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Income Insights

Your Best US Default Insurance

By Roger S. Conrad on Oct. 11, 2013

Don’t believe everything you hear. The odds are still heavily in favor of enough Democrats and Republicans joining forces to prevent the first bona fide US default since the government operated under the Articles of Confederation.

In fact, there’s actually a pretty good chance this latest game of chicken will wind up being credit positive for Uncle Sam.

The budget compromise reached earlier this year didn’t make politicians on either side of the aisle entirely happy, combining tax increases and “sequester” limits on spending.

 It did, however, cut the projected annual federal deficit to roughly 4 percent of GDP, the lowest level since the 2008-09 crash. And if US Office of Management and Budget estimates are half right, the percentage will drop even more by the end of the decade.

Falling deficits induced Standard & Poor’s—the credit rater that had the temerity to cut the US from AAA in 2011—to boost its outlook for the country to “stable” from “negative” this year. And at least so far it’s kept it there, despite the impasse in Washington.

Getting a “clean bill” to reopen the government and raise the federal debt ceiling is, of course, the Democrats’ goal. They’ve lined up solidly to force Republicans to fall into line or risk being blamed. And recent polling data shows that risk is growing.

Even Republicans, however, have options. The most credit positive step would be simply holding the President to his recent pledge to negotiate on entitlement spending by reopening the government and passing a short-term extension of the debt ceiling.

If negotiations fail to materialize, they would have the option of pushing the envelope again, and with almost certainly more support from the public.

This thing is still likely to go down to the wire. And if it does, we’re likely in for a series of gut checks as October 17, the potential day of default approaches. That means lower prices for stocks across the board, including some companies that have traded above my buy targets for many months.

My strategy in recent weeks has been to use the lower prices as an opportunity to build up the model portfolios in Capitalist Times, Conrad’s Utility Investor and Energy & Income Advisor. And I fully expect to be able to add more bargains in the weeks ahead.

That said, however, it’s also perfectly legitimate to ask what happens if there actually is a real default. To be sure, the politicians that continue to seriously entertain default as a workable option are primarily backbenchers. But with both Democrats and “Tea Party” Republicans locked into positions, failure to make a deal is at least a possibility.

Volatility and Surprises

Here’s my take. First of all, we would be in uncharted territory as far as the investment markets are concerned. And that would almost certainly bring a wave of volatility in global markets.

That said, the shape of that volatility is inherently unpredictable. In fact, the lesson of recent crises is clearly that investors should guard against jumping to conclusions about what’s supposedly inevitable.

The biggest surprise of the 2011 impasse and US credit downgrade, for example, was the wave of safe haven money that poured into US Treasury securities at the tim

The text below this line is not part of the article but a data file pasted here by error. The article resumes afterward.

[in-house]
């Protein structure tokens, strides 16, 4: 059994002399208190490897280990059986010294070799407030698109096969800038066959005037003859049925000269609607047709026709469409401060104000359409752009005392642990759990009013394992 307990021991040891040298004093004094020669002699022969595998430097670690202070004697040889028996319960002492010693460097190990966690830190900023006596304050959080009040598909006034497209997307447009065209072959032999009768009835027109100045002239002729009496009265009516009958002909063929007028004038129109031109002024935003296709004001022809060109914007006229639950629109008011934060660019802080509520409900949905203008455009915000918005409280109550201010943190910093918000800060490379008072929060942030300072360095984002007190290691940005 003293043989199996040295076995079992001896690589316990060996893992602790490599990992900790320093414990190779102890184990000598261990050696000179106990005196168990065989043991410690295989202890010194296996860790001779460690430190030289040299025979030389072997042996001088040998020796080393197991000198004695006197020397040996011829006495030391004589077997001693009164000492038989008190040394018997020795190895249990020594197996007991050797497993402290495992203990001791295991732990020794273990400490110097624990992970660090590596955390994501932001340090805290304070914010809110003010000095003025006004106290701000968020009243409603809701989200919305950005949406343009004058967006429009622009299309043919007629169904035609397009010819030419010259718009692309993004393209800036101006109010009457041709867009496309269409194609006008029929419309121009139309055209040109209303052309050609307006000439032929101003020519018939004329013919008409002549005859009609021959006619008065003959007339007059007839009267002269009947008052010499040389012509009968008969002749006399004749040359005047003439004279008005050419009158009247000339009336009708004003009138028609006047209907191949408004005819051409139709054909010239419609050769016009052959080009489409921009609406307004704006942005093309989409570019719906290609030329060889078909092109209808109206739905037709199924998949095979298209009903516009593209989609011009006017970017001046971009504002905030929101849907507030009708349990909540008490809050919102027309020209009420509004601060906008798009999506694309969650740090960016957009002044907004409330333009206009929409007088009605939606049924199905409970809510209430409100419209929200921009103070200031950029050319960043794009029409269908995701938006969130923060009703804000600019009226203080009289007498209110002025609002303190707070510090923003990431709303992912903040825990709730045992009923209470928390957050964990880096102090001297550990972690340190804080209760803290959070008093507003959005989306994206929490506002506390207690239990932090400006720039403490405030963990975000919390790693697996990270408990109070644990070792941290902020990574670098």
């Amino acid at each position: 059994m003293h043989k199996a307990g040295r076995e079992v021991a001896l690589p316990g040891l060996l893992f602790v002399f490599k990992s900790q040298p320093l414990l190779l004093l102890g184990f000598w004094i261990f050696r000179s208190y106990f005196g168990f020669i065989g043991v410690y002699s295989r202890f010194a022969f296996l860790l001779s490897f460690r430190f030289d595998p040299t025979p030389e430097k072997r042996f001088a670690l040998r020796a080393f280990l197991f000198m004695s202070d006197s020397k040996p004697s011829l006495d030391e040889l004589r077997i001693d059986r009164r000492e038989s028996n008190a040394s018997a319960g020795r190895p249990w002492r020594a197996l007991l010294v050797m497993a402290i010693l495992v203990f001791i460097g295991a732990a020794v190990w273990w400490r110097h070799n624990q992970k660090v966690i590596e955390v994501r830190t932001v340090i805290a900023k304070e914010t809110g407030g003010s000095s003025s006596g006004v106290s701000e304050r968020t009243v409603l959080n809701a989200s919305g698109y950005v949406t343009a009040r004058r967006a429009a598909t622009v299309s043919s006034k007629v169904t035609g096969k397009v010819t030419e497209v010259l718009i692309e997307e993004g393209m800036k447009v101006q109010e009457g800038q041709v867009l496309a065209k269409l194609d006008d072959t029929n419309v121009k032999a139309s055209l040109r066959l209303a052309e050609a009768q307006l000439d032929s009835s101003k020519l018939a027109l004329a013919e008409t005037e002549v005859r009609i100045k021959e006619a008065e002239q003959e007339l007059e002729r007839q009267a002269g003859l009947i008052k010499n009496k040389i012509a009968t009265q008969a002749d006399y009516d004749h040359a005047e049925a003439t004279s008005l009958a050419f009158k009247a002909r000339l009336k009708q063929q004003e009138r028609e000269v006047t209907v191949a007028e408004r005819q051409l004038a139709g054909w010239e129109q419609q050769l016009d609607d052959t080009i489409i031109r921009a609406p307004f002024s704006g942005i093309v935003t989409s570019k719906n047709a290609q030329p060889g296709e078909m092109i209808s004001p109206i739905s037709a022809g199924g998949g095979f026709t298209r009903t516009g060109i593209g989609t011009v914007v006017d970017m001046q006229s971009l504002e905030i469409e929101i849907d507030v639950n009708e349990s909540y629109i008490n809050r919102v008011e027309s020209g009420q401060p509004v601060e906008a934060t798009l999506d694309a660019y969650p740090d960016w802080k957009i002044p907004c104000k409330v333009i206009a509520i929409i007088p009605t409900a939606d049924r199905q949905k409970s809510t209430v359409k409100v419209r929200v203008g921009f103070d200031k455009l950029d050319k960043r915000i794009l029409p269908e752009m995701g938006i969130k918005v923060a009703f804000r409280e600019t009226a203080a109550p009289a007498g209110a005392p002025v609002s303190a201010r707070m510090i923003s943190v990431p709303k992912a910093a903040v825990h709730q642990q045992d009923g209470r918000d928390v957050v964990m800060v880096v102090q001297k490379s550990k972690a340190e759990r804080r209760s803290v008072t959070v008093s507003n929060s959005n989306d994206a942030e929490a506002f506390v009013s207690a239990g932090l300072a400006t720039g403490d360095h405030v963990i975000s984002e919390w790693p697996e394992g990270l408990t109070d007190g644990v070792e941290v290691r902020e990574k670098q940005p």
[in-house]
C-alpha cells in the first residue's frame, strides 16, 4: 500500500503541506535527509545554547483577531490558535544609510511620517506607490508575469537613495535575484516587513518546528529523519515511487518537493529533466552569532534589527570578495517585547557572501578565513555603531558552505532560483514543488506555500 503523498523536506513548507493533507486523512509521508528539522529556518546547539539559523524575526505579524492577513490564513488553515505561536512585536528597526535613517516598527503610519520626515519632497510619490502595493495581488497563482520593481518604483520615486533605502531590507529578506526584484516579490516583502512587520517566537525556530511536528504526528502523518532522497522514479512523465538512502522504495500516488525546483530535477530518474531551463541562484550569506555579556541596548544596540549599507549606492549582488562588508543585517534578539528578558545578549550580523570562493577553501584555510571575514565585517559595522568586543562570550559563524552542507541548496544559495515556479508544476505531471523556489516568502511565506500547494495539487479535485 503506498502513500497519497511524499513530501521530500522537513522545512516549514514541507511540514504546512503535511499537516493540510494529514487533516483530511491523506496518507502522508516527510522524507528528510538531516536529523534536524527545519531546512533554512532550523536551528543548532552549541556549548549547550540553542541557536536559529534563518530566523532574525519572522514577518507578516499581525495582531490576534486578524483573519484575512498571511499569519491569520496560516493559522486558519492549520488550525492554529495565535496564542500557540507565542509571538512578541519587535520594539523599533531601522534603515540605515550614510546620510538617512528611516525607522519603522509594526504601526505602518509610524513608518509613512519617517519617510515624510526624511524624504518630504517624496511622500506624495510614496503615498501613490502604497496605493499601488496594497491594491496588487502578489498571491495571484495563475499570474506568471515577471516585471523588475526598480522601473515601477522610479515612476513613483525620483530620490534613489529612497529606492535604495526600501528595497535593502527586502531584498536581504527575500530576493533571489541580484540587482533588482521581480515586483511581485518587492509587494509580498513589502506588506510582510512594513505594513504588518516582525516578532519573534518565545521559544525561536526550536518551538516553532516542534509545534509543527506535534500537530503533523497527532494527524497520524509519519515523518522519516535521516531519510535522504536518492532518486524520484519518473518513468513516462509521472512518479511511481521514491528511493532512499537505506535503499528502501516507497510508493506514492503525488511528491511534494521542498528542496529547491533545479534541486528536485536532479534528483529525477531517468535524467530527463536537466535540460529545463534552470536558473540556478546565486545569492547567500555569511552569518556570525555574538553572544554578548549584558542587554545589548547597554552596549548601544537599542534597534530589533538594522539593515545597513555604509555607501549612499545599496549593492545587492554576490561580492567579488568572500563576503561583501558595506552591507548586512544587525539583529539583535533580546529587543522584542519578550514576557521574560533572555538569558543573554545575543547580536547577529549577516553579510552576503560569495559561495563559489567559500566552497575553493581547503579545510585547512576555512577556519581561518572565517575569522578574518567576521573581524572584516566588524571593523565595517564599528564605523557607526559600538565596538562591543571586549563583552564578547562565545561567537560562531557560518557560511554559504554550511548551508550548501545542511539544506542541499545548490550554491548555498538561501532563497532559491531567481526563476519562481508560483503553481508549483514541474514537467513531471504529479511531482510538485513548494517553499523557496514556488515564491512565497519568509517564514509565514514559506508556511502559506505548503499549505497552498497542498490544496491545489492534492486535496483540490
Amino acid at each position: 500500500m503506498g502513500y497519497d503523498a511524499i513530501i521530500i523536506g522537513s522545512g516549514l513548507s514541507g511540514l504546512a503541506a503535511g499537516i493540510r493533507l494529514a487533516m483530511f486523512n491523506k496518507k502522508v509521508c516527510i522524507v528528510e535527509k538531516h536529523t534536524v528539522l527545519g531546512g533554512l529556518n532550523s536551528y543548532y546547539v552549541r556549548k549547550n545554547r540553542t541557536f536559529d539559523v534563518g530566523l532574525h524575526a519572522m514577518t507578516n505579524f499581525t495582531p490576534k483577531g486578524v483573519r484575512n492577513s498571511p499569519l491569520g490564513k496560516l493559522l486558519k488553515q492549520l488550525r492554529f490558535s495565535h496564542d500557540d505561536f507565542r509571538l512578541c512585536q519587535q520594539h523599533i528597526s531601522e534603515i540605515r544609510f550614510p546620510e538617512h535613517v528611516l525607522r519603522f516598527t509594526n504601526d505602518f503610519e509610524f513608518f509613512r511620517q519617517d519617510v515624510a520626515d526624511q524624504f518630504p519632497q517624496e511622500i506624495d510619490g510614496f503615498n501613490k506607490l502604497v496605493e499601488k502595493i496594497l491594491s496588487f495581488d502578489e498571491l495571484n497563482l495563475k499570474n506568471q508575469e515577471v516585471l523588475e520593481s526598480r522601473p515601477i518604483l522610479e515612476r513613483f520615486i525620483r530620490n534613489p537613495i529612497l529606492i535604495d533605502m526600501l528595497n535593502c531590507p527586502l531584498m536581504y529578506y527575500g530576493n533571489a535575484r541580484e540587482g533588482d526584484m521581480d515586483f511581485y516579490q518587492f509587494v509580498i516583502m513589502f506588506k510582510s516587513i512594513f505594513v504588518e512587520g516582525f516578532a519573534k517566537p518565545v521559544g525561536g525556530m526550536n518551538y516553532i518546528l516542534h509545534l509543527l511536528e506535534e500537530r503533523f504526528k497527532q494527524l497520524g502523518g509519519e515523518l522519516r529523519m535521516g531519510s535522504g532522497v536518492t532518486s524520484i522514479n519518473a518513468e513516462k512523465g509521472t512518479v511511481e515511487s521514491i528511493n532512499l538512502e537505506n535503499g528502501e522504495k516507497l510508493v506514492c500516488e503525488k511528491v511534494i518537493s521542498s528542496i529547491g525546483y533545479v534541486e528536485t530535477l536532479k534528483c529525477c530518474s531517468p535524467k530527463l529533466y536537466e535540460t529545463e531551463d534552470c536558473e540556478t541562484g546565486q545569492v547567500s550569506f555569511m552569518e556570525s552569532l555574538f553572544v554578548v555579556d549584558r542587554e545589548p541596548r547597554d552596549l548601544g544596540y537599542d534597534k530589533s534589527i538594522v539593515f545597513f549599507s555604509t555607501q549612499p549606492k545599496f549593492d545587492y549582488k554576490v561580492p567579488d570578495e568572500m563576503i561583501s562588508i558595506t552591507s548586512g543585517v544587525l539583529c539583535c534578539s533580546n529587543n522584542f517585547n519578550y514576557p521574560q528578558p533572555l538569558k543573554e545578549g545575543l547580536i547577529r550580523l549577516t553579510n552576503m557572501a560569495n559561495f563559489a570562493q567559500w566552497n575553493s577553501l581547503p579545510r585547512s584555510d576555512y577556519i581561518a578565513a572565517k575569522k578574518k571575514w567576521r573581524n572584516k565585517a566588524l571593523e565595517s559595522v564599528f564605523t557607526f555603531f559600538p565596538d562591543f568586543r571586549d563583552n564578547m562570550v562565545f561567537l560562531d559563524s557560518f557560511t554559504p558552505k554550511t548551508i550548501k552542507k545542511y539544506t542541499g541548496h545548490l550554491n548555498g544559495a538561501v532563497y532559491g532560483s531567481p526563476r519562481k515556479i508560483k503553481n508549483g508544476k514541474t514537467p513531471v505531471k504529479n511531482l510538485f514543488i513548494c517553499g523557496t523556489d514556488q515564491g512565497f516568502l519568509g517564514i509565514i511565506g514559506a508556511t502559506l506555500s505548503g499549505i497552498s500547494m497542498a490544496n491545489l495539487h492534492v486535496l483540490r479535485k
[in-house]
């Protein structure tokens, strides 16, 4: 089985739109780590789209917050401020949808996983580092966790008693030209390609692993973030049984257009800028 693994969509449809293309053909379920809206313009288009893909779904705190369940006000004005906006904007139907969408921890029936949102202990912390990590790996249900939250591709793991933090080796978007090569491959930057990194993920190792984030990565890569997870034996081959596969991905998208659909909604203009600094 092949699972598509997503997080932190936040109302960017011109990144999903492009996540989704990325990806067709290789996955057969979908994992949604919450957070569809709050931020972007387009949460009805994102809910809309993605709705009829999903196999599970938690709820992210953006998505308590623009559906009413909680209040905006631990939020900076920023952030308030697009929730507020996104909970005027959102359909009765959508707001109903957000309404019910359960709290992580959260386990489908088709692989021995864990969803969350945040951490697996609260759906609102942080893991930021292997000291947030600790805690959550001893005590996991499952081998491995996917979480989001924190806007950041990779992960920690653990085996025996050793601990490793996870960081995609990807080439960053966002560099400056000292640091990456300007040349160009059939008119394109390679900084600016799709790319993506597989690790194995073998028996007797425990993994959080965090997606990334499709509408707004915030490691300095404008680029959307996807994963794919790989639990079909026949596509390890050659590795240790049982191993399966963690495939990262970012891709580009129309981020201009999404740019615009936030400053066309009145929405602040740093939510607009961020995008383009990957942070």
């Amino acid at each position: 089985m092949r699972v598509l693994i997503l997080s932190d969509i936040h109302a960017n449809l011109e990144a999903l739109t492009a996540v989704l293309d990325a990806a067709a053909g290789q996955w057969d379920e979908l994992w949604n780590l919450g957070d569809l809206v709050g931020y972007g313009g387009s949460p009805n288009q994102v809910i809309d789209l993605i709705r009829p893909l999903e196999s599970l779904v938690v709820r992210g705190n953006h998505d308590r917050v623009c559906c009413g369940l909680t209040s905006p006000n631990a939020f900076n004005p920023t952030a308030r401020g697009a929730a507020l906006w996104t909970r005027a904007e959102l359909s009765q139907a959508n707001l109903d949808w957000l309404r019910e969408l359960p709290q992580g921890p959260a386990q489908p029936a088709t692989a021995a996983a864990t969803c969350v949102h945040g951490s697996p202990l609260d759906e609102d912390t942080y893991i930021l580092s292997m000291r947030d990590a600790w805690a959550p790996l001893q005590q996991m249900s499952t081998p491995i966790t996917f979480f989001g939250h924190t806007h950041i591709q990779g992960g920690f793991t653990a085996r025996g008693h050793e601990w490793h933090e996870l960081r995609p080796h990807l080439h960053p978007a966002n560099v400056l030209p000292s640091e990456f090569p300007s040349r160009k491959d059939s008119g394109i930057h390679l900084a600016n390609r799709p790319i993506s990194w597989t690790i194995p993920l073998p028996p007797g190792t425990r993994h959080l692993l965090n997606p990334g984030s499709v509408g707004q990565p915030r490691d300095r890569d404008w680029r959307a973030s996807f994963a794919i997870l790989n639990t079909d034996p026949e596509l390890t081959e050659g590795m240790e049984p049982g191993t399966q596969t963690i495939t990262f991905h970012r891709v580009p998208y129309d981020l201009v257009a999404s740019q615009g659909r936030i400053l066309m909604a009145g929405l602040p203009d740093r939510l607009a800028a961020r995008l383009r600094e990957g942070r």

Rather than be truly concerned about Uncle Sam’s credit, investors worried more about the global economy and went back to the investment that had performed the best in 2008 — US Treasury bonds.

It seems absurd to imagine a rush to Treasury bonds if Uncle Sam stops paying interest. But given the relative calm in that market over the past month, it’s certainly possible Treasurys could again fare better than more economically sensitive sectors.

One major difference between now and the period before the 2008 crisis is the dramatic expansion of the Federal Reserve’s balance sheet. The dollar value of the bonds and other securities in the Fed’s portfolio has risen from $862 billion in 2006 to more than $4 trillion.

And with incoming Federal Reserve Chairman Janet Yellen likely to maintain her predecessor Ben Bernanke’s Quantitative Easing policies, that balance sheet expansion is likely to continue.

Presumably, the Fed could act to support Treasurys, if a government default cracks that market. That would be supreme irony, as Tea Party actions would essentially have triggered yet another round of dramatic expansion of power for an unelected government agency.

Whatever happens, however, the US will still be a rich country. Moreover, America is on the verge of one of the most bullish economic developments in decades: An inexorable push toward energy independence, with the result that the country will be producing more than it consumes by Thanksgiving 2018.

The key is the dramatic increase in production of natural gas, oil and other liquids, thanks to the success of hydraulic fracturing (aka, fracking) technology. And as new transportation and export infrastructure comes on stream, incentive to boost output will only grow.

Energy imports have been an Achilles heel for the US economy since the 1960s. In contrast, the closer this country comes to being a net energy exporter, the more the global demand for US dollars.

And, the better positioned the US economy is against global rivals like China, which recently became the world’s largest energy importer.